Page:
8. The article of claim 1, wherein the base alloy composition has a nominal composition in weight percent of about 7.5 percent cobalt, about 7 percent chromium, about 6.2 percent aluminum, about 6.5 percent tantalum, about 5 percent tungsten, about 1.5 percent molybdenum, about 3 percent rhenium, about 0.05 percent carbon, about 0.004 percent boron, about 0.15 percent hafnium, up to about 0.01 percent yttrium, balance nickel and incidental impurities.
9. The article of claim 1, wherein the base alloy composition has a nominal composition in weight percent of about 12.5 percent cobalt, about 4.2 percent chromium, about 1.4 percent molybdenum, about 5.75 percent tungsten, about 5.4 percent rhenium, about 7.2 percent tantalum, about 5.75 percent aluminum, about 0.15 percent hafnium, about 0.05 percent carbon, about 0.004 percent boron, about 0.01 percent yttrium, balance nickel and incidental impurities.
10. The article of claim 1, wherein the base alloy composition has a nominal composition in weight percent of about 9.6 percent cobalt, about 6.6 percent chromium, about 0.60 percent molybdenum, about 6.4 percent tungsten, about 3.0 percent rhenium, about 6.5 percent tantalum, about 5.6 percent aluminum, about 1.0 percent titanium, about 0.10 percent hafnium, balance nickel and incidental impurities.
11. The article of claim 1, wherein the base alloy composition has a nominal composition in weight percent of about 7.00 percent cobalt, about 2.65 percent chromium, about 0.60 percent molybdenum, about 6.40 percent tungsten, about 5.50 percent rhenium, about 7.5 percent tantalum, about 5.80 percent aluminum, about 0.80 percent titanium, about 0.06 percent hafnium, about 0.4 percent niobium, balance nickel and incidental impurities.
12. The article of claim 1, wherein the base alloy composition has a nominal composition in weight percent of about 5.00 percent cobalt, about 10.0 percent chromium, about 4.00 percent tungsten, about 12.0 percent tantalum, about 5.00 percent aluminum, about 1.5 percent titanium, balance nickel and incidental impurities.
13. The article of claim 1, wherein the base alloy composition has a nominal composition in weight percent of about 10.00 percent cobalt, about 5.00 percent chromium, about 2.00 percent molybdenum, about 6.00 percent tungsten, about 3.00 percent rhenium, about 8.70 percent tantalum, about 5.60 percent aluminum, about 0.10 percent hafnium, balance nickel and incidental impurities.
14. The article of claim 1, wherein the base alloy composition has a nominal composition in weight percent of from about 0.4 to about 6.5 percent ruthenium, from about 4.5 to about 5.75 percent rhenium, from about 5.8 to about 10.7 percent tantalum, from about 4.25 to about 17.0 percent cobalt, from 0 to about 0.05 percent hafnium, from 0 to about 0.06 percent carbon, from 0 to about 0.01 percent boron, from 0 to about 0.02 percent yttrium, from about 0.9 to about 2.0 percent molybdenum, from about 1.25 to about 6.0 percent chromium, from 0 to about 1.0 percent niobium, from about 5.0 to about 6.6 percent aluminum, from 0 to about 1.0 percent titanium, from about 3.0 to about 7.5 percent tungsten, and wherein the sum of molybdenum plus chromium plus niobium is from about 2.15 to about 9.0 percent, and wherein the sum of aluminum plus titanium plus tungsten is from about 8.0 to about 15.1 percent, balance nickel and incidental impurities.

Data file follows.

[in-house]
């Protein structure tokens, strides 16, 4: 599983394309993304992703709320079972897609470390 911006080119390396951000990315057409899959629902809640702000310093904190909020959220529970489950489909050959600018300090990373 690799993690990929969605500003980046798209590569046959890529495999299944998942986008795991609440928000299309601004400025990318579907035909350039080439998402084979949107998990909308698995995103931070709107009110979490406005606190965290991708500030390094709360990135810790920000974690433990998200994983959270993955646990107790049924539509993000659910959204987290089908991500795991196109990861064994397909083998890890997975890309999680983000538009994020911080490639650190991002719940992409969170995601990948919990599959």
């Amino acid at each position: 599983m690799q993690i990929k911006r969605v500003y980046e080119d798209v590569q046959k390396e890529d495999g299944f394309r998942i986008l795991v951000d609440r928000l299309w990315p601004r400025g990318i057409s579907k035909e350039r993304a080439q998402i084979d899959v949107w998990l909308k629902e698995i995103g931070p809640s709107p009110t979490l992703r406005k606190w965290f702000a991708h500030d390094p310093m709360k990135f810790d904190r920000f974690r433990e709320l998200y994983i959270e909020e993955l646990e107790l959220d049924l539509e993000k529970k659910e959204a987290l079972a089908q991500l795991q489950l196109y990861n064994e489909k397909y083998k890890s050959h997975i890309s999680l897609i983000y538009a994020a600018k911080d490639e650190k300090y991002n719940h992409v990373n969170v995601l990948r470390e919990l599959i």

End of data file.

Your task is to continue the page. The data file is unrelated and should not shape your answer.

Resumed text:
15. The article of claim 1, wherein the article has a composition in weight percent of from about 0.25 to about 0.5 percent by weight zirconium, about 7.5 percent cobalt, about 7 percent chromium, about 6.2 percent aluminum, about 6.5 percent tantalum, about 5 percent tungsten, about 1.5 percent molybdenum, about 3 percent rhenium, about 0.05 percent carbon, about 0.004 percent boron, up to about 0.01 percent yttrium, balance nickel and incidental impurities.
16. The article of claim 1, wherein the article has a composition in weight percent of from about 0.2 to about 2.0 percent by weight hafnium, from about 0.25 to about 0.5 percent by weight zirconium, about 7.5 percent cobalt, about 7 percent chromium, about 6.2 percent aluminum, about 6.5 percent tantalum, about 5 percent tungsten, about 1.5 percent molybdenum, about 3 percent rhenium, about 0.05 percent carbon, about 0.004 percent boron, about 0.15 percent hafnium, up to about 0.01 percent yttrium, balance nickel and incidental impurities.
17. The article of claim 1, wherein the article has a composition in weight percent of from about 1.0 to about 2.0 percent by weight hafnium, from about 0.1 to about 0.5 percent by weight zirconium, from about 0.1 to about 0.5 percent by weight zirconium, about 7.5 percent cobalt, about 7 percent chromium, about 6.2 percent aluminum, about 6.5 percent tantalum, about 5 percent tungsten, about 1.5 percent molybdenum, about 3 percent rhenium, about 0.05 percent carbon, about 0.004 percent boron, up to about 0.01 percent yttrium, balance nickel and incidental impurities.
18. The article of claim 1, wherein the article has a composition in weight percent of from about 0.25 to about 0.5 percent by weight zirconium, about 12.5 percent cobalt, about 4.2 percent chromium, about 1.4 percent molybdenum, about 5.75 percent tungsten, about 5.4 percent rhenium, about 7.2 percent tantalum, about 5.75 percent aluminum, about 0.05 percent carbon, about 0.004 percent boron, about 0.01 percent yttrium, balance nickel and incidental impurities.
19. The article of claim 1, wherein the article has a composition in weight percent of from about 0.2 to about 2.0 percent by weight hafnium, from about 0.25 to about 0.5 percent by weight zirconium, about 12.5 percent cobalt, about 4.2 percent chromium, about 1.4 percent molybdenum, about 5.75 percent tungsten, about 5.4 percent rhenium, about 7.2 percent tantalum, about 5.75 percent aluminum, about 0.15 percent hafnium, about 0.05 percent carbon, about 0.004 percent boron, about 0.01 percent yttrium, balance nickel and incidental impurities.